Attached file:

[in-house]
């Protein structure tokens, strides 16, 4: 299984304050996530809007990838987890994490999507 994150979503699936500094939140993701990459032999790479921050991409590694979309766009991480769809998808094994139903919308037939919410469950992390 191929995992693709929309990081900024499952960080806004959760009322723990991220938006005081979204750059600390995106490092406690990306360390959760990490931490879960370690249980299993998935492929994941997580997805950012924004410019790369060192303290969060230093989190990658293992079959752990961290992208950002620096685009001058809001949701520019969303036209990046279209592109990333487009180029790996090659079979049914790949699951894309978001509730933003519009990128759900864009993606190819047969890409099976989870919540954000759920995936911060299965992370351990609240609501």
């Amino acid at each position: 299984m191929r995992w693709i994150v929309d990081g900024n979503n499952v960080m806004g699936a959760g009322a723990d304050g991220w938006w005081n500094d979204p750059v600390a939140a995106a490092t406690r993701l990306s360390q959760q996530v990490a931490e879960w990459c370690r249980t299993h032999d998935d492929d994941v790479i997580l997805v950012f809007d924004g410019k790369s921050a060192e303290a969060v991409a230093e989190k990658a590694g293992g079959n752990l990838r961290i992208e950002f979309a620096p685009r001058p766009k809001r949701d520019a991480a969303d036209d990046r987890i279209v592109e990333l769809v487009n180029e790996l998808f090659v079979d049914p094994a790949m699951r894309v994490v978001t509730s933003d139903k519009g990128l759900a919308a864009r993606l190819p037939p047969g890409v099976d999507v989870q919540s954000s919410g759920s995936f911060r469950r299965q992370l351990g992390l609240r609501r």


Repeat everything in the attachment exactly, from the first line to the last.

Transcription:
[in-house]
């Protein structure tokens, strides 16, 4: 299984304050996530809007990838987890994490999507 994150979503699936500094939140993701990459032999790479921050991409590694979309766009991480769809998808094994139903919308037939919410469950992390 191929995992693709929309990081900024499952960080806004959760009322723990991220938006005081979204750059600390995106490092406690990306360390959760990490931490879960370690249980299993998935492929994941997580997805950012924004410019790369060192303290969060230093989190990658293992079959752990961290992208950002620096685009001058809001949701520019969303036209990046279209592109990333487009180029790996090659079979049914790949699951894309978001509730933003519009990128759900864009993606190819047969890409099976989870919540954000759920995936911060299965992370351990609240609501």
């Amino acid at each position: 299984m191929r995992w693709i994150v929309d990081g900024n979503n499952v960080m806004g699936a959760g009322a723990d304050g991220w938006w005081n500094d979204p750059v600390a939140a995106a490092t406690r993701l990306s360390q959760q996530v990490a931490e879960w990459c370690r249980t299993h032999d998935d492929d994941v790479i997580l997805v950012f809007d924004g410019k790369s921050a060192e303290a969060v991409a230093e989190k990658a590694g293992g079959n752990l990838r961290i992208e950002f979309a620096p685009r001058p766009k809001r949701d520019a991480a969303d036209d990046r987890i279209v592109e990333l769809v487009n180029e790996l998808f090659v079979d049914p094994a790949m699951r894309v994490v978001t509730s933003d139903k519009g990128l759900a919308a864009r993606l190819p037939p047969g890409v099976d999507v989870q919540s954000s919410g759920s995936f911060r469950r299965q992370l351990g992390l609240r609501r």